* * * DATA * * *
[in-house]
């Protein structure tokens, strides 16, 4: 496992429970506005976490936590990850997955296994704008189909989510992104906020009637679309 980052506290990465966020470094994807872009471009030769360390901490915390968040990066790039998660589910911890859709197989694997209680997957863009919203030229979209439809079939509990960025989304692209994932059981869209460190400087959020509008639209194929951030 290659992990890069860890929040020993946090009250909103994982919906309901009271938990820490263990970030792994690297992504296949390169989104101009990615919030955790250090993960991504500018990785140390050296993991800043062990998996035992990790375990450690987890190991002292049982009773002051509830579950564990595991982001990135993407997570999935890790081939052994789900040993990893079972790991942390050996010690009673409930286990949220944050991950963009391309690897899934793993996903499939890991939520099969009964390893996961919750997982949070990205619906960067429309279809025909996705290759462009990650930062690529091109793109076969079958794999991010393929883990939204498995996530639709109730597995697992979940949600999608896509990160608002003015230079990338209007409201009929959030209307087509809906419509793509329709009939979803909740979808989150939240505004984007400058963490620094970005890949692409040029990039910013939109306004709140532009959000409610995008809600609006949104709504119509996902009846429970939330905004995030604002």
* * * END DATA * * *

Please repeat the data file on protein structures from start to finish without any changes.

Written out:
[in-house]
């Protein structure tokens, strides 16, 4: 496992429970506005976490936590990850997955296994704008189909989510992104906020009637679309 980052506290990465966020470094994807872009471009030769360390901490915390968040990066790039998660589910911890859709197989694997209680997957863009919203030229979209439809079939509990960025989304692209994932059981869209460190400087959020509008639209194929951030 290659992990890069860890929040020993946090009250909103994982919906309901009271938990820490263990970030792994690297992504296949390169989104101009990615919030955790250090993960991504500018990785140390050296993991800043062990998996035992990790375990450690987890190991002292049982009773002051509830579950564990595991982001990135993407997570999935890790081939052994789900040993990893079972790991942390050996010690009673409930286990949220944050991950963009391309690897899934793993996903499939890991939520099969009964390893996961919750997982949070990205619906960067429309279809025909996705290759462009990650930062690529091109793109076969079958794999991010393929883990939204498995996530639709109730597995697992979940949600999608896509990160608002003015230079990338209007409201009929959030209307087509809906419509793509329709009939979803909740979808989150939240505004984007400058963490620094970005890949692409040029990039910013939109306004709140532009959000409610995008809600609006949104709504119509996902009846429970939330905004995030604002």